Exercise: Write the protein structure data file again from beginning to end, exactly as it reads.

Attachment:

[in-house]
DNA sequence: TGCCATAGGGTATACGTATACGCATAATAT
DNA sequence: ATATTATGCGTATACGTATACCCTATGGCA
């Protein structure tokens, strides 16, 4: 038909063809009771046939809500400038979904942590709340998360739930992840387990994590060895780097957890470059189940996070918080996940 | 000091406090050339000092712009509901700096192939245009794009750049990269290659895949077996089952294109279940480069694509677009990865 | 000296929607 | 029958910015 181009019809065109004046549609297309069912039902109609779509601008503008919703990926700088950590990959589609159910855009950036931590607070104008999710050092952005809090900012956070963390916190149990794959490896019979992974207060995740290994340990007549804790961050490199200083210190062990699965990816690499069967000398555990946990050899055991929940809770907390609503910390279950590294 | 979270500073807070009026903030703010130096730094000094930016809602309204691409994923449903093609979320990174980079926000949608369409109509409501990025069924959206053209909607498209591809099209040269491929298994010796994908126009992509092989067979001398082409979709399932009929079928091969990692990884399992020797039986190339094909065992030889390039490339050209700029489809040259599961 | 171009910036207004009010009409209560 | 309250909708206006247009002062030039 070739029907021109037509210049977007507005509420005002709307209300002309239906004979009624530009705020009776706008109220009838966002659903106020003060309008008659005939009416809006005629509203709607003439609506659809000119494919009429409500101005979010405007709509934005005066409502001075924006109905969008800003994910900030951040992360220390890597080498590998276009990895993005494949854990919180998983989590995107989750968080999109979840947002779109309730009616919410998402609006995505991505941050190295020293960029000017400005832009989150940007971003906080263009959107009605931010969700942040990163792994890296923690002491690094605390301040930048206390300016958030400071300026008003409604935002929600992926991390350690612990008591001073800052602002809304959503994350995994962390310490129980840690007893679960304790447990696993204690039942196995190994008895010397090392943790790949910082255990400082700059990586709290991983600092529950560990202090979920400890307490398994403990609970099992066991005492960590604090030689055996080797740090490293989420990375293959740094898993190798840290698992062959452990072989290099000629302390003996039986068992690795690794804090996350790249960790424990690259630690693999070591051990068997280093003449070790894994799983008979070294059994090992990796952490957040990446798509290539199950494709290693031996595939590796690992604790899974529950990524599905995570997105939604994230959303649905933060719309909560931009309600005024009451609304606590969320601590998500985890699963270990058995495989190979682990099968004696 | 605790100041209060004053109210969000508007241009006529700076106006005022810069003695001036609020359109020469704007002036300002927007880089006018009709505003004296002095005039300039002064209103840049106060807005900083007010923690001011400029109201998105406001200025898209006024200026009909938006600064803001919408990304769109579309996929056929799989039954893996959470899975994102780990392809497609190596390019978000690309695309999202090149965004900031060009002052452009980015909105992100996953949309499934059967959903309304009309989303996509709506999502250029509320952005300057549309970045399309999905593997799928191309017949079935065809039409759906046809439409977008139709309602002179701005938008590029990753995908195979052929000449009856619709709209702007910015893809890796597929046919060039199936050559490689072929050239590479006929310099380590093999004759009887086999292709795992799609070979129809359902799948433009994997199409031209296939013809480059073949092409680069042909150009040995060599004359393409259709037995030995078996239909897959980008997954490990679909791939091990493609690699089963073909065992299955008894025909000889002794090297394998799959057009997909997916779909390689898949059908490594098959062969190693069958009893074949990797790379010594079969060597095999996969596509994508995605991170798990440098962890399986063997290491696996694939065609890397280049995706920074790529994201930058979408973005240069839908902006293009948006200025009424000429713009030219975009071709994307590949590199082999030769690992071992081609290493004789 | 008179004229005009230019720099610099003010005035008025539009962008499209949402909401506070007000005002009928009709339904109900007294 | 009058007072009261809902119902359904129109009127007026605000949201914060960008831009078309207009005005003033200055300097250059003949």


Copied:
[in-house]
DNA sequence: TGCCATAGGGTATACGTATACGCATAATAT
DNA sequence: ATATTATGCGTATACGTATACCCTATGGCA
């Protein structure tokens, strides 16, 4: 038909063809009771046939809500400038979904942590709340998360739930992840387990994590060895780097957890470059189940996070918080996940 | 000091406090050339000092712009509901700096192939245009794009750049990269290659895949077996089952294109279940480069694509677009990865 | 000296929607 | 029958910015 181009019809065109004046549609297309069912039902109609779509601008503008919703990926700088950590990959589609159910855009950036931590607070104008999710050092952005809090900012956070963390916190149990794959490896019979992974207060995740290994340990007549804790961050490199200083210190062990699965990816690499069967000398555990946990050899055991929940809770907390609503910390279950590294 | 979270500073807070009026903030703010130096730094000094930016809602309204691409994923449903093609979320990174980079926000949608369409109509409501990025069924959206053209909607498209591809099209040269491929298994010796994908126009992509092989067979001398082409979709399932009929079928091969990692990884399992020797039986190339094909065992030889390039490339050209700029489809040259599961 | 171009910036207004009010009409209560 | 309250909708206006247009002062030039 070739029907021109037509210049977007507005509420005002709307209300002309239906004979009624530009705020009776706008109220009838966002659903106020003060309008008659005939009416809006005629509203709607003439609506659809000119494919009429409500101005979010405007709509934005005066409502001075924006109905969008800003994910900030951040992360220390890597080498590998276009990895993005494949854990919180998983989590995107989750968080999109979840947002779109309730009616919410998402609006995505991505941050190295020293960029000017400005832009989150940007971003906080263009959107009605931010969700942040990163792994890296923690002491690094605390301040930048206390300016958030400071300026008003409604935002929600992926991390350690612990008591001073800052602002809304959503994350995994962390310490129980840690007893679960304790447990696993204690039942196995190994008895010397090392943790790949910082255990400082700059990586709290991983600092529950560990202090979920400890307490398994403990609970099992066991005492960590604090030689055996080797740090490293989420990375293959740094898993190798840290698992062959452990072989290099000629302390003996039986068992690795690794804090996350790249960790424990690259630690693999070591051990068997280093003449070790894994799983008979070294059994090992990796952490957040990446798509290539199950494709290693031996595939590796690992604790899974529950990524599905995570997105939604994230959303649905933060719309909560931009309600005024009451609304606590969320601590998500985890699963270990058995495989190979682990099968004696 | 605790100041209060004053109210969000508007241009006529700076106006005022810069003695001036609020359109020469704007002036300002927007880089006018009709505003004296002095005039300039002064209103840049106060807005900083007010923690001011400029109201998105406001200025898209006024200026009909938006600064803001919408990304769109579309996929056929799989039954893996959470899975994102780990392809497609190596390019978000690309695309999202090149965004900031060009002052452009980015909105992100996953949309499934059967959903309304009309989303996509709506999502250029509320952005300057549309970045399309999905593997799928191309017949079935065809039409759906046809439409977008139709309602002179701005938008590029990753995908195979052929000449009856619709709209702007910015893809890796597929046919060039199936050559490689072929050239590479006929310099380590093999004759009887086999292709795992799609070979129809359902799948433009994997199409031209296939013809480059073949092409680069042909150009040995060599004359393409259709037995030995078996239909897959980008997954490990679909791939091990493609690699089963073909065992299955008894025909000889002794090297394998799959057009997909997916779909390689898949059908490594098959062969190693069958009893074949990797790379010594079969060597095999996969596509994508995605991170798990440098962890399986063997290491696996694939065609890397280049995706920074790529994201930058979408973005240069839908902006293009948006200025009424000429713009030219975009071709994307590949590199082999030769690992071992081609290493004789 | 008179004229005009230019720099610099003010005035008025539009962008499209949402909401506070007000005002009928009709339904109900007294 | 009058007072009261809902119902359904129109009127007026605000949201914060960008831009078309207009005005003033200055300097250059003949």